Honestly, if I could have moved into a different seat, I would have given up a seat I was already sitting in for a disabled child. What is wrong with those people?
>>The “special circumstance” arose when the seat-hog decided to be disruptive.<<
This, exactly. The OP’s brothers didn’t choose their circumstances–they didn’t wake up one morning and decide to be autistic, the one with cerebral palsy didn’t bring it upon himself, and I’m sure that arthritis is no picnic either, so if the grandmother could wish that away, I’m sure she would. However, the rude lady who reserved 30 seats for 10 (young, able-bodied) people, who hadn’t even arrived yet, was making a conscious decision to be rude. So, why should the family of polite, reasonable people have to accommodate the rude lady? I think the disabilities are sort of a “red herring” here–would people be saying that it was the OP’s fault if she’d just said, “I went to the movies with my mom, grandmother, and two brothers. We arrived in plenty of time, but the theatre was crowded, and there was a rude lady reserving a whole row of seats, and we got annoyed with her selfish and entitled behaviour?” Probably not.
@RMMuir You had already reserved your tickets. Your seats were paid for; I have no problem with you saving half the theater if you’ve paid for it. When someone is just hogging them because they feel specially entitled, there is a problem.
Where I come from, seats are pre-assigned. This means no seat saving. You purchase tickets for the seat you’re on and that’s it. If the theatre is really empty, you might be able to put your coat or bags on the seat next to you, but you’ll have to move them if someone has bought that seat.
I cannot say how glad I am that I don’t have to deal with Seat Hogs.
Next time just ignore the jerk and sit down. When they tell you the seats are saved, smile pleasantly and say ‘thank you!’. And when they tell you no, the seats are saved for someone else, just smile pleasantly again and invite them to complain to the management. Problem solved. Seat Hog isn’t go to go and complain to management that she isn’t bullying other people successfully, and management isn’t going to allow anyone to ‘reserve’ seats they haven’t paid for. And it requires no extra effort from you.
While I agree with the majority that the lady was rude – I have to say, if you have three special needs people in your group, why on earth would you go to a movie on opening day? That’s just asking for trouble. Had that row of seats been filled with polite movie goers, rather than being saved by one very rude woman, the OP’s situation would not have been substantially different – she still would have been trapped in a crowded theater with a brother having a meltdown and two people with mobility problems. Whoever planned this outing (not sure if it was the OP) bears as much responsibility for this situation as the rude lady.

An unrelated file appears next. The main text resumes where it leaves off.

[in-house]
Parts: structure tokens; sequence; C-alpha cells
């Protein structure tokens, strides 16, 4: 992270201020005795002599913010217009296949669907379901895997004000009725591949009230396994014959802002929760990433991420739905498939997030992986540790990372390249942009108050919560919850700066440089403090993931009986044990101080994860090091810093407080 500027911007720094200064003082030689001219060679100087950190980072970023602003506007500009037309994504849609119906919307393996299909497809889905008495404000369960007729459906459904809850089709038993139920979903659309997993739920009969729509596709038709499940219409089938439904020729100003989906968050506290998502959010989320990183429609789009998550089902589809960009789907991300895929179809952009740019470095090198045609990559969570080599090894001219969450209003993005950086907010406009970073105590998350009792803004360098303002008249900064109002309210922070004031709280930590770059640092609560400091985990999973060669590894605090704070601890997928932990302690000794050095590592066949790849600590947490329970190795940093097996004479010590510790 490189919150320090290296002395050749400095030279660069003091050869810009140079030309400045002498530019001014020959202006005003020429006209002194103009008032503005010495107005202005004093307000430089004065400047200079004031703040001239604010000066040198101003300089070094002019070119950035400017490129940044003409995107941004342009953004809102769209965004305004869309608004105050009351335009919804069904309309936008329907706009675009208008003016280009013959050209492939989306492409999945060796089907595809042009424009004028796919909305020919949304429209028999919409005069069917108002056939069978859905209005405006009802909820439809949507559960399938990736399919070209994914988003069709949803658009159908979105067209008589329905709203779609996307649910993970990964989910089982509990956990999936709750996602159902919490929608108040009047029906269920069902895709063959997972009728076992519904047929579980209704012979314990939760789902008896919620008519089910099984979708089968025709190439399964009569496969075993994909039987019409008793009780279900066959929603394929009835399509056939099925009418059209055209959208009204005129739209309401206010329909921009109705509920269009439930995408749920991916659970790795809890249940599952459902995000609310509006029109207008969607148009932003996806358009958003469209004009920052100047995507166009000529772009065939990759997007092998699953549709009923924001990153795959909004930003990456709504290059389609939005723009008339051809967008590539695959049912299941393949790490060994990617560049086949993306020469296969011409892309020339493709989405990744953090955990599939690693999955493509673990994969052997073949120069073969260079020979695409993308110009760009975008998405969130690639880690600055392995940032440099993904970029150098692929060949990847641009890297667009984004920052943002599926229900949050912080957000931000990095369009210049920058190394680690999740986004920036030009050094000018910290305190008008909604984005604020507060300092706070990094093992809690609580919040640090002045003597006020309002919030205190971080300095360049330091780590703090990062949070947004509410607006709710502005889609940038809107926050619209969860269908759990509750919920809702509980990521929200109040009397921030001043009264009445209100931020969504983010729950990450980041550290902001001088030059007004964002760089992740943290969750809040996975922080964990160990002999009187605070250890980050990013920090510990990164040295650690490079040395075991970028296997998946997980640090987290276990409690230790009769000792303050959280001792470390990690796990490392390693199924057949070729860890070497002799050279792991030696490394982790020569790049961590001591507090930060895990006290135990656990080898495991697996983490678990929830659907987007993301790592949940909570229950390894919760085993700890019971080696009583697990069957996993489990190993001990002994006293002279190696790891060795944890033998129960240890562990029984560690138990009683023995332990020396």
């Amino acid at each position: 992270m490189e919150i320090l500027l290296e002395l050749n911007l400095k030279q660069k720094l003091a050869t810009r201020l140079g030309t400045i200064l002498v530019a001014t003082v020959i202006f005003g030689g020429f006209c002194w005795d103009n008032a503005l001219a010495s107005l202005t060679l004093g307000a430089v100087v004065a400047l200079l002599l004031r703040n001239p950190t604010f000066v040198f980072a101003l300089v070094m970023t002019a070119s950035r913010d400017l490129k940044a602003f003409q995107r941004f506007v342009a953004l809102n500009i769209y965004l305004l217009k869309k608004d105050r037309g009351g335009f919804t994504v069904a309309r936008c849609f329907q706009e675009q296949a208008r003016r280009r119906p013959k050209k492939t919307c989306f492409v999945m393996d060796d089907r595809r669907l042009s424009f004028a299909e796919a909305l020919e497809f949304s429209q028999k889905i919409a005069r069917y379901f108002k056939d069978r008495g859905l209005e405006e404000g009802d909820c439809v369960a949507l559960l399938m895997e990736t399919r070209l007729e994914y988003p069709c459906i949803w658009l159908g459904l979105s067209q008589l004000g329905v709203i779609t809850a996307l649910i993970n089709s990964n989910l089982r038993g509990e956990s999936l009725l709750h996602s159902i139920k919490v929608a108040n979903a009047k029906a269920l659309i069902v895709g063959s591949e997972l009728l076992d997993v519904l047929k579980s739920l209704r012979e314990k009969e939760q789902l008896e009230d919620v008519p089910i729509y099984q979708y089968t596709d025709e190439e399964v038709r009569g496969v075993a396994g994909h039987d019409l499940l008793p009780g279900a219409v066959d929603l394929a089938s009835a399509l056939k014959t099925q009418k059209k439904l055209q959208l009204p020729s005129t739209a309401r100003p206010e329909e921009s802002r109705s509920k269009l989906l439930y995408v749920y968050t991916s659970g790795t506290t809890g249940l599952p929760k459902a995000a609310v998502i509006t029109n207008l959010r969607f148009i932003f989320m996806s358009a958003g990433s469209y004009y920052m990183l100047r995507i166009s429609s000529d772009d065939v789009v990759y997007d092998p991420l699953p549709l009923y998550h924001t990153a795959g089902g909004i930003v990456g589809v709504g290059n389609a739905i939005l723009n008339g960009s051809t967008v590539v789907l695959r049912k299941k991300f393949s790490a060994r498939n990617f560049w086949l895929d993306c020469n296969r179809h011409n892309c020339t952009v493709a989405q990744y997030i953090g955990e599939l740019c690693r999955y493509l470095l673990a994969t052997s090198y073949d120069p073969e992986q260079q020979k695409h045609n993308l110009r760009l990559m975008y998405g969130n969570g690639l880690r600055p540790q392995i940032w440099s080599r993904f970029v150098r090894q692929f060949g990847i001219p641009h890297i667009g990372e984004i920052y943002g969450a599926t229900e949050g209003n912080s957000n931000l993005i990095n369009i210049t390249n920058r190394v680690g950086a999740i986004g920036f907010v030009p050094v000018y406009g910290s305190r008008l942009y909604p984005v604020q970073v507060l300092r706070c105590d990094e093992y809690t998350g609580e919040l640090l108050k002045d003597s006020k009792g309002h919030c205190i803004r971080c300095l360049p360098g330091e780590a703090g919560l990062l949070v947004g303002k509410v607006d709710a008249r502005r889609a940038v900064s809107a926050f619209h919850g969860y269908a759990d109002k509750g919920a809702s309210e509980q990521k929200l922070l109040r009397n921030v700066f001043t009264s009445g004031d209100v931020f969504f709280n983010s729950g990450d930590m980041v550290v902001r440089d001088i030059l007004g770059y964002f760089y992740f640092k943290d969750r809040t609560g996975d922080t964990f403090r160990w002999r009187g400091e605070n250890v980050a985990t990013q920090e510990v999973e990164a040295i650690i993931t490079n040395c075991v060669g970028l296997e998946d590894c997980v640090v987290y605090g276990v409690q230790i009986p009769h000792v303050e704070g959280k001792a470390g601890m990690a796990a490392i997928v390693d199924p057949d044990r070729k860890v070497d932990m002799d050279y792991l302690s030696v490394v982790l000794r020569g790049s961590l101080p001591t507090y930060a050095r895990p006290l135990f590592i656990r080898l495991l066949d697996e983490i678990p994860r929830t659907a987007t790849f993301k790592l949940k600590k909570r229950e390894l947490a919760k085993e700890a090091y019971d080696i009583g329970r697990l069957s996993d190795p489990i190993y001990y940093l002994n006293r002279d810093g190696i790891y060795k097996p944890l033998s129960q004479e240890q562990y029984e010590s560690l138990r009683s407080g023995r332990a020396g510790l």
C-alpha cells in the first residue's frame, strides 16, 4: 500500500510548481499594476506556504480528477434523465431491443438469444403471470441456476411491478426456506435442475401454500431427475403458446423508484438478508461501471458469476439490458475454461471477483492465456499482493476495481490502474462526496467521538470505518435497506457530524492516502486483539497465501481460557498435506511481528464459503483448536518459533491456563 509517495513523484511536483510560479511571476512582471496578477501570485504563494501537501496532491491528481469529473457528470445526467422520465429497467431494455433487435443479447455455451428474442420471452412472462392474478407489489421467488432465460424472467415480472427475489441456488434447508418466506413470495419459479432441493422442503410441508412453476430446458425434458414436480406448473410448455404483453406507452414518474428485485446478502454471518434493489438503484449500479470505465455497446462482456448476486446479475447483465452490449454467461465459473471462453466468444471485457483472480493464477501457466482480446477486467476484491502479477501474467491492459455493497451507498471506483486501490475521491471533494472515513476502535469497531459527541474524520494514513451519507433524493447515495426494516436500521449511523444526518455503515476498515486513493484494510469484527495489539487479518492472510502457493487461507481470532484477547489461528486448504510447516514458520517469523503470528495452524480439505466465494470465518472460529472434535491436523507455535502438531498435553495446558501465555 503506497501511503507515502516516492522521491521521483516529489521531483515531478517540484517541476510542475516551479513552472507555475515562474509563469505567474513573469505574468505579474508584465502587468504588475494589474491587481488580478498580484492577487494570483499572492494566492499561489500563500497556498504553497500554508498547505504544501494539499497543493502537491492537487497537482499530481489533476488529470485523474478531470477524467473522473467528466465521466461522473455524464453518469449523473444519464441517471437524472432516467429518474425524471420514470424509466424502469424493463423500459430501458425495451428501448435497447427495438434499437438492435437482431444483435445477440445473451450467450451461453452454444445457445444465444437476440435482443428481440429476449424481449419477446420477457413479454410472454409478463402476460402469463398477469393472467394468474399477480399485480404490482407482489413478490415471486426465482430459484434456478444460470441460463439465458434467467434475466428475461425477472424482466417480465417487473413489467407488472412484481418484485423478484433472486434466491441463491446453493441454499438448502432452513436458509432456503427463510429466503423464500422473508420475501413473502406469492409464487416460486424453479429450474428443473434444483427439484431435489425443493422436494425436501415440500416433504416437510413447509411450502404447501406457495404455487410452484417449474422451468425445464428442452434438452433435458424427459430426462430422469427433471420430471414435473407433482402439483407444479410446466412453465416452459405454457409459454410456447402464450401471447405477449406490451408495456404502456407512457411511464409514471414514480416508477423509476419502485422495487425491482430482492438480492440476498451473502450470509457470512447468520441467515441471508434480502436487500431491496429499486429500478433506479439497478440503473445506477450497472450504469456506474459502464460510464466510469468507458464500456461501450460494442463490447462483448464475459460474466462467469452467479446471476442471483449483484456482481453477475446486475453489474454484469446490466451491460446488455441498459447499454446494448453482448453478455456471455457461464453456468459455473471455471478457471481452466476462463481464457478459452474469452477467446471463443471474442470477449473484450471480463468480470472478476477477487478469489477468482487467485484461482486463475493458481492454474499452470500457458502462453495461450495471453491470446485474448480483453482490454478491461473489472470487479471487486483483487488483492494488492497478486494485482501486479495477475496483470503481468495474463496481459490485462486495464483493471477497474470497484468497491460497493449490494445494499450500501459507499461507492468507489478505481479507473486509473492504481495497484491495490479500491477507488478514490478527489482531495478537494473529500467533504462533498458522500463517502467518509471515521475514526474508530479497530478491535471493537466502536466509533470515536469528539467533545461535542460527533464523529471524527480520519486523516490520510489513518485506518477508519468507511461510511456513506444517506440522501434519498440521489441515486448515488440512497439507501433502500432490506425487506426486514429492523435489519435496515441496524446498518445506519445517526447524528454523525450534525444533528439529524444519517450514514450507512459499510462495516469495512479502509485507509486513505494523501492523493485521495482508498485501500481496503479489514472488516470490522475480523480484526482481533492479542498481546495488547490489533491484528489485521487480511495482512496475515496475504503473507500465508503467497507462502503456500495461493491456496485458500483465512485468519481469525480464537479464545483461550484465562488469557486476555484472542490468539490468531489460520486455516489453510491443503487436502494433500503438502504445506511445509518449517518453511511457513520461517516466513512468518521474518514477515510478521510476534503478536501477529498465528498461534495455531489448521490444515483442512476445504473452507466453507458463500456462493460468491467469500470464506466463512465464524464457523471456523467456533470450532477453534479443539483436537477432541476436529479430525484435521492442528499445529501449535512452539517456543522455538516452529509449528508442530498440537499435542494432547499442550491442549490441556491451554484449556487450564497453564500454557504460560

@Bint – the situation you described happened to me once, but I was the seat-saver. My husband had gone to get us some drinks on the train, and a woman tried to take his seat. When I told her the seat was taken, she got all huffy and tried to sit down anyway. That struck me as pretty rude.
DocCAC ~ it may be that no one should have spoken up because there were autistic children in the group, however in that case, there really isn’t anything to complain about, IMO. She said the OP couldn’t take the seats. The OP, for whatever reason, chose not to argue or find a manager/usher. At that point, it is on her.
I agree that saving 25 seats on her word alone is a bit much. If a person needs that many seats, I’d say that she needs a way to indicate that something special is going on in that section—say, streamers or signs indicating an occasion for a group.
The times I’ve seen pre-printed signs, banners, table decorations, balloons, or roped-off seats, my brain said, “Oh. I get it. That entire section will soon be filled with a particular group.” That doesn’t offend my sensibilities.
On the other hand, the times I’ve seen one person claiming an extreme number of seats with nothing to indicate I should “believe” them, I felt they were being unreasonable.
Don’t ask why one way of saving seats makes sense to me, but the other doesn’t. I guess it has to do with my perception of planning ahead. If a section is roped off, the group really is coming and the host and theater each knows how many to expect. If a section is not roped off, it’s almost as if the host is guessing and hoping for arrivals who may or may not come. I take that less seriously….. 🙂
Oh dear God. They should have sat in the so called *reserved* seats. Someone tried to tell my dad he couldn’t sit on a picnic table in the park because their friends were coming and they needed BOTH the tables. She was also parked in the disabled park, clearly not disabled. We just all sat down and laughed while she furiously rang people on the phone and then stormed off and drove off.